The Funders Forum
There were about 250 participants to listen to the very well facilitated session on Funding: Where is the Money for Women’s Rights?
There were about 250 participants to listen to the very well facilitated session on Funding: where is the money for women’s rights?
The session began with a presentation from AWID on the findings of their research project on funding. The aims of the session were to share information, to highlight the challenges concerning resource mobilization, to give information on current opportunities and to raise key questions for debate. The presentation noted that funding had increased a little between 2005 and 2007 for women’s rights. On the whole the organizations receiving funds are small. Women’s funds were highlighted as very significant for this kind of funding. The major funding is from multi-lateral agencies. Challenges that were noted include: a gap between donor conditions and women’s organizational needs who require greater flexibility; the need for investment in OD; need for non-linear approaches to evaluation; the need for organizations to improve their communications strategies; and the need to strengthen partnerships.
The chair invited the 6 panelists who were from a range of donors, big and small, to react to the AWID report. All expressed the view the AWID research was very helpful and influenced them and their funding strategies. All spoke of ongoing commitments to funding women’s rights and gender equality in various forms. The funders all demonstrated a personal commitment to this funding work. There was some discussion on new funding opportunities through the OECD. There was an emphasis on organizations need to diversify their funding bases.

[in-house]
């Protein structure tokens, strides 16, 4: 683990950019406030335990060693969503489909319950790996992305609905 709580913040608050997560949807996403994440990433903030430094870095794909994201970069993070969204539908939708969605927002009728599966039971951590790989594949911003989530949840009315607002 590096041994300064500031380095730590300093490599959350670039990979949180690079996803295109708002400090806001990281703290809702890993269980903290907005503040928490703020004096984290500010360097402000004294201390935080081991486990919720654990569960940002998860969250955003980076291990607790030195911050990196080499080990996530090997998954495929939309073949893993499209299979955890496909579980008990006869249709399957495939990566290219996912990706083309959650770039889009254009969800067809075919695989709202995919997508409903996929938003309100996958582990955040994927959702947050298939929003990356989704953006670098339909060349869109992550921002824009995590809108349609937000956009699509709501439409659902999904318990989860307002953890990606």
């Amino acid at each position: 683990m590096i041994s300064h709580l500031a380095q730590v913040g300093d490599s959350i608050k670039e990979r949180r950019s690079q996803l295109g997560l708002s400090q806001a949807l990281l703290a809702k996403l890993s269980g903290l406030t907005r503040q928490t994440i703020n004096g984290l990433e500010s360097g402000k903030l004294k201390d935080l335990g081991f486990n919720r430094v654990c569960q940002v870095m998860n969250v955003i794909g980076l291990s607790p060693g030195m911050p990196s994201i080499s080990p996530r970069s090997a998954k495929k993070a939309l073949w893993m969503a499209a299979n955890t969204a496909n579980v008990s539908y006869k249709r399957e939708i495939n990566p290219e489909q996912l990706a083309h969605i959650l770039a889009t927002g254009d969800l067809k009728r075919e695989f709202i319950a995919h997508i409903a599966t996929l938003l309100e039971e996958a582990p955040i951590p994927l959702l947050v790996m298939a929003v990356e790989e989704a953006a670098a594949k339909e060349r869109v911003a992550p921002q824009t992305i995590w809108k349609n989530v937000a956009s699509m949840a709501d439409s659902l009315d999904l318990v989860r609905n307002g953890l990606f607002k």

Two women were then asked to pose questions to the panel, one older woman, and one younger. They both presented incisive challenging questions about the current financial context; where there should be a separation between project funding and movement funding; and how young women can get access as there often is a sense that ‘life begins at 40’.
The importance of both projects and movements were stressed. The disconnect between the macro political framework and the funding of projects was also acknowledged, hence the importance of the political work of movements. All spoke of the challenge and commitment to fund young women.
AWID was asked to continue its research and in the next round try to answer what ‘sustainability’ means for organizations and what it means to particular funders, and what more funders can do to support the base of the women’s movement.
The panel was provocative and interesting and even though there was not time for questions from the floor, it seemed that the participants remained engaged. It was 21h00 when it ended and there was a desire to go and dance!
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